The hormones progesterone and estrogen seem to be mainly responsible for variations in anxiety, with a number of other hormones such as oxytocin, thyroid hormones, and cortisol likely also at play. In people with testes, testosterone is converted into estrogen in the brain, and levels remain relatively stable since they do not menstruate—which, as noted above, comes with consistent hormonal fluctuations.
In people with uteruses, however, the fluctuations outlined above appear to be connected to mood changes. Research suggests about 80 percent of women experience a mood or physical symptom in the last half of their menstrual cycles. About 20 percent have significant premenstrual symptoms, with another 5 to 8 percent experiencing premenstrual dysphoric disorder (PMDD), a mood disorder directly connected to the menstrual cycle that often causes anxiety.
Hormones also fluctuate at other times in a person’s life. Estrogen and progesterone levels increase exponentially during pregnancy, then drop within hours of giving birth. Estimates on postpartum anxiety vary widely, from 13 to 40 percent of women, but one thing’s for sure: Anxiety after pregnancy is very common and often confused with postpartum depression.
Finally, during the perimenopausal period—the 10 years leading up to menopause—estrogen and progesterone fluctuate inconsistently, and periods are irregular. As many as 25 percent of women report experiencing frequent anxiety or irritability during this transition.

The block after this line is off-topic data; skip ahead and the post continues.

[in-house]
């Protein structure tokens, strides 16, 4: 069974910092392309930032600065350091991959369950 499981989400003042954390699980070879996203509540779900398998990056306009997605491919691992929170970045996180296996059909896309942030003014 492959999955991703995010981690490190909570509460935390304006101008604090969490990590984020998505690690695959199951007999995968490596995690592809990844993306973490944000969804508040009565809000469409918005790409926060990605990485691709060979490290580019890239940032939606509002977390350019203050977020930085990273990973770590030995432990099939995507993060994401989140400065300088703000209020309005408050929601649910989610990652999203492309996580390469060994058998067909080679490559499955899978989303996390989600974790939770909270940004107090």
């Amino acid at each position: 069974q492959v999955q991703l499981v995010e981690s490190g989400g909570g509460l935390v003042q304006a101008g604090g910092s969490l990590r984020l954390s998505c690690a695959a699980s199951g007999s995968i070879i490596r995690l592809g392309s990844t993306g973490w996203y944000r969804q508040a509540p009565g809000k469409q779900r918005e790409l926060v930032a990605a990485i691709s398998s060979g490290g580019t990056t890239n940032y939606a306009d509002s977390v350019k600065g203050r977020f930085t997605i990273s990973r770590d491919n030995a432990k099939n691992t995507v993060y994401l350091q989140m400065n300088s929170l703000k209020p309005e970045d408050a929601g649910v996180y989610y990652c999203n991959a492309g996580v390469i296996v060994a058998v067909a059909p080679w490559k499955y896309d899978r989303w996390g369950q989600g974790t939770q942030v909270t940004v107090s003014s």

What the research says about the hormone-anxiety connection
In people with ovaries and uteruses, estrogen fluctuations have a strong link to symptoms of anxiety and depression. There are a few potential reasons why. Mohammed Milad, PhD, a professor in the psychiatry department at NYU Grossman School of Medicine and the director of the behavioral neuroscience program research has found in both rat and human studies that elevated levels of estrogen supports “fear extinction”—or the ability to handle feelings of anxiety—while low levels make a person more vulnerable to trauma. In theory, people with higher levels of estrogen essentially handle fear and anxious feelings better. (It’s unclear whether these findings apply to trans people on hormone therapy, since this population was not included in the study. However, research suggests that for transgender people, hormone therapy may reduce rates of anxiety.)
“It’s not like estrogen gives you a superpower in ability to inhibit fear. It’s the absence of estrogen that appears to be problematic,” says Dr. Milad. “[Anxiety disparities] can’t all be explained by hormones, but I think [hormones] are playing a key role that hasn’t been examined in the past.”